Louisiana Firefighter Files For Whistleblower Protection

A St. Tammany Parish firefighter who accused his fire chief of misconduct and was then himself placed under investigation, has filed suit alleging whistleblower retaliation.

St. Tammany Parish Fire District 12 firefighter Thomas Williamson accused Fire Chief Stephen Krentel with stealing department air conditioning units and having an inappropriate relationship with a subordinate. The allegations were made shortly after Chief Krentel was cleared by St. Tammany Parish Sheriff’s Office of involvement with the death of his wife. The body of Nanette Krentel was found inside the couple’s burned home on July 14. She died of a gunshot wound.

Chief Krentel has admitted having an inappropriate relationship with a subordinate and remains under investigation by the fire district on Williamson’s allegations. However, in early January Williamson was notified he was under investigation for making slanderous comments against Chief Krentel and insubordination. He was suspended with pay on January 5.

Today, Williamson filed suit in 22nd Judicial District Court accusing the department of violating one of Louisiana’s whistleblower protection laws:

LA Rev Stat § 42:1169. Freedom from reprisal for disclosure of improper acts

A. Any public employee who reports to a person or entity of competent authority or jurisdiction information which he reasonably believes indicates a violation of any law or of any order, rule, or regulation issued in accordance with law or any other alleged acts of impropriety related to the scope or duties of public employment or public office within any branch of state government or any political subdivision shall be free from discipline, reprisal, or threats of discipline or reprisal by the public employer for reporting such acts of alleged impropriety. No employee with authority to hire, fire, or discipline employees, supervisor, agency head, nor any elected official shall subject to reprisal or threaten to subject to reprisal any such public employee because of the employee’s efforts to disclose such acts of alleged impropriety.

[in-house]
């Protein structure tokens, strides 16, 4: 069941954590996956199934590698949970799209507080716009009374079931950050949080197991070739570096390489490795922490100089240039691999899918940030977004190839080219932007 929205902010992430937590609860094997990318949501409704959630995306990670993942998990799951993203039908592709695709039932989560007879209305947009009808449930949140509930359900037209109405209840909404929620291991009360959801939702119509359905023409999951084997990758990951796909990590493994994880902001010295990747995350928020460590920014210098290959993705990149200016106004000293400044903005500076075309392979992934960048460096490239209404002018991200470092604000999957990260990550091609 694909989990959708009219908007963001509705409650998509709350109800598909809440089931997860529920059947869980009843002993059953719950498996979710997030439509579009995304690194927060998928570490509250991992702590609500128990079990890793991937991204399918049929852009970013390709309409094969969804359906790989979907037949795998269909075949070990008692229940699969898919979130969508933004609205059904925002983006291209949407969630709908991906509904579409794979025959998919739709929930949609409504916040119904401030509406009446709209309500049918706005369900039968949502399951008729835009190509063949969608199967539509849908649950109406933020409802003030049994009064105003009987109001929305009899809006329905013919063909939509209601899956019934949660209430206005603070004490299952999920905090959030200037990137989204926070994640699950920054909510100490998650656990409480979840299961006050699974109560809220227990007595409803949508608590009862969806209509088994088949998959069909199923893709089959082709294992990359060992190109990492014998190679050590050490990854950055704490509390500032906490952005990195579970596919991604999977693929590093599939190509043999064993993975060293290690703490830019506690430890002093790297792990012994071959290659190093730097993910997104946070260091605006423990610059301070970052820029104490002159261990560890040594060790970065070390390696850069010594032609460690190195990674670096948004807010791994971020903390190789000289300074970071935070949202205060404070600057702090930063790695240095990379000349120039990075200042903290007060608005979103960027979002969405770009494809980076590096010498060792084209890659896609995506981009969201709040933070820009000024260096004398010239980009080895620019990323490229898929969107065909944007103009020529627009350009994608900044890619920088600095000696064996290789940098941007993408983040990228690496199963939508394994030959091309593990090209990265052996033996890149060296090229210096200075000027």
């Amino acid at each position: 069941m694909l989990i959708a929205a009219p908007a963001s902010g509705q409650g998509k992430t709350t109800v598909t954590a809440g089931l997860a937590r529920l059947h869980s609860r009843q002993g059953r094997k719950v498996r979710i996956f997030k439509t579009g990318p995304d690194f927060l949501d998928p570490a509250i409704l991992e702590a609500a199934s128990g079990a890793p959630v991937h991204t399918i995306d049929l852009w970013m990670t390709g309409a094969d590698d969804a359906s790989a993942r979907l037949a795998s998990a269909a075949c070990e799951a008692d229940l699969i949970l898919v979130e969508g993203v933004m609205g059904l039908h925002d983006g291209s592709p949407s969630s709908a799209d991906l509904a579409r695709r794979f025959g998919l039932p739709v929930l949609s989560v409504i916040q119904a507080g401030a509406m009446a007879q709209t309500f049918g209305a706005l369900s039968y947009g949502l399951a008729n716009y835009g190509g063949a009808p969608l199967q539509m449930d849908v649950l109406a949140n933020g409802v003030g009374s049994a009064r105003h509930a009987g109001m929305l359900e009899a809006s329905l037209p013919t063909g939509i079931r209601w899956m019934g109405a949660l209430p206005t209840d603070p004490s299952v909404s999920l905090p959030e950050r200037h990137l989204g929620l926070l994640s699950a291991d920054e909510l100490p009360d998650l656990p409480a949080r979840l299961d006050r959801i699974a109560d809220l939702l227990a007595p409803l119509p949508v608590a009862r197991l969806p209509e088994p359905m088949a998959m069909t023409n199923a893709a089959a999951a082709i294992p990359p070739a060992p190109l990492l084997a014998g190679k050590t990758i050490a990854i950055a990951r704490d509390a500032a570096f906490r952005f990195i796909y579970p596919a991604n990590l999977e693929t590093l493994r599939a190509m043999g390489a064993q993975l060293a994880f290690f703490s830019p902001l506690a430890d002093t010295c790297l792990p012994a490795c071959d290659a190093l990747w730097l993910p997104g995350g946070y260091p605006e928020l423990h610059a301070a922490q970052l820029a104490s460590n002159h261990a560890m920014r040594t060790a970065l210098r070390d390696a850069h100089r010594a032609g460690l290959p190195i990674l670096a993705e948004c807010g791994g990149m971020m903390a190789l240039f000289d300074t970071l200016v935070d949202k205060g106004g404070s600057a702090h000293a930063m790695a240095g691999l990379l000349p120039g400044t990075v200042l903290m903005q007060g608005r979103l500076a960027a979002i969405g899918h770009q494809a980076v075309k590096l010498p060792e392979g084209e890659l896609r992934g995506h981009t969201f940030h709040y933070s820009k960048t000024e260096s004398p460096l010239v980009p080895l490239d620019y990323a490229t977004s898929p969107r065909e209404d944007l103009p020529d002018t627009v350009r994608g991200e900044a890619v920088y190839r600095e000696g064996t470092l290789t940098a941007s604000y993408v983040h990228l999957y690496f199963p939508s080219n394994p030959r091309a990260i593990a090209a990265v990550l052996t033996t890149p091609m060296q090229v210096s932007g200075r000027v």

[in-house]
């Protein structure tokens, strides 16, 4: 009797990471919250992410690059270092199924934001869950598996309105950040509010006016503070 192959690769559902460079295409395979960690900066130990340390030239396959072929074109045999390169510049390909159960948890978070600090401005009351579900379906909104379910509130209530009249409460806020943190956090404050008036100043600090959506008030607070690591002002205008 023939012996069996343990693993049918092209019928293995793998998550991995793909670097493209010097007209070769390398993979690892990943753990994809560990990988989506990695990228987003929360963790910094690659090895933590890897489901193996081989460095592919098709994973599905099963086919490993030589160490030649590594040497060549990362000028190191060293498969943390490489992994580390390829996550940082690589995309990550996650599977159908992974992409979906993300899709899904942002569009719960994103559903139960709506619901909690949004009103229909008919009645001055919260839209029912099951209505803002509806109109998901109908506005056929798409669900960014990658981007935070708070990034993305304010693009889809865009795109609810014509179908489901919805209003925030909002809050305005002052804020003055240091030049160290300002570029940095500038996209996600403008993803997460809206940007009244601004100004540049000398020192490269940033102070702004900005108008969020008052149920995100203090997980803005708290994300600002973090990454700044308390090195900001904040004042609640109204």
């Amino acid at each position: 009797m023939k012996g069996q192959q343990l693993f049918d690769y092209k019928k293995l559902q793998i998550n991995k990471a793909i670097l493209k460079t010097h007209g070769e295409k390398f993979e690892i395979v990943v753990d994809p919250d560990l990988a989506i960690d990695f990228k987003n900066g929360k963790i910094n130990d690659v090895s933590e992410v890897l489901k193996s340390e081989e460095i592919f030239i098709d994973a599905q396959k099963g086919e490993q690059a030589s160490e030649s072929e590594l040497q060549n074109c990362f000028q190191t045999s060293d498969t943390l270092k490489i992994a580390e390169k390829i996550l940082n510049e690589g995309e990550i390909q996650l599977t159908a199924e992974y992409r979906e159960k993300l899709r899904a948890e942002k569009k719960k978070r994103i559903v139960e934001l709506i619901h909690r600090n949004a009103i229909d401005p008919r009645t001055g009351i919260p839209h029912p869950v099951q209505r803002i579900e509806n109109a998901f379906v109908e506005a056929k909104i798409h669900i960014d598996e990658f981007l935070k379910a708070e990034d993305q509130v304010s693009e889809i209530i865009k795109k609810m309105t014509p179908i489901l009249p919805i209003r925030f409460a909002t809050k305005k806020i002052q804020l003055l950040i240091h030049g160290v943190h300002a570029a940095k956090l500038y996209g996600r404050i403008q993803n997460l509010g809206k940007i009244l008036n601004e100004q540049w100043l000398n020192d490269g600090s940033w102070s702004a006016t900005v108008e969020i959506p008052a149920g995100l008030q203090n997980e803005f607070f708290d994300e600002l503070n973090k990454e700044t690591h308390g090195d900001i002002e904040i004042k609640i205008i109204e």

B.(1) If any public employee is suspended, demoted, dismissed, or threatened with such suspension, demotion, or dismissal as an act of reprisal for reporting an alleged act of impropriety in violation of this Section, such employee shall report such action to the board.

(2) An employee who is wrongfully suspended, demoted, or dismissed shall be entitled to reinstatement of his employment and entitled to receive any lost income and benefits for the period of any suspension, demotion, or dismissal.

Williamson is asking for a court order to remove the fire district investigators currently investigating him, and instead assign the task to a neutral party. He is also seeking monetary damages.

More on the story.

About Curt Varone

Curt Varone has over 40 years of fire service experience and 30 as a practicing attorney licensed in both Rhode Island and Maine. His background includes 29 years as a career firefighter in Providence (retiring as a Deputy Assistant Chief), as well as volunteer and paid on call experience. He is the author of two books: Legal Considerations for Fire and Emergency Services, (2006, 2nd ed. 2011, 3rd ed. 2014) and Fire Officer's Legal Handbook (2007), and is a contributing editor for Firehouse Magazine writing the Fire Law column.
x

Check Also

Boston Firefighter Fired Over Online Posts

The Boston firefighter who posted a cartoon image of a muscular Black man carrying the severed head of a white man, has been terminated. Octavius Rowe, a 15 year veteran, was fired on April 30, 2018 following an investigation that began last October

Vermont Town Sues KME and Navistar for $2.5 Million over Fire Station Fire

A Vermont town is suing two fire truck manufacturers for $2.5 million over a fire originating in one of their fire trucks. The Town of Randolph filed suit last week against KME and Navistar over a 2015 fire that destroyed the Town’s Central Street station.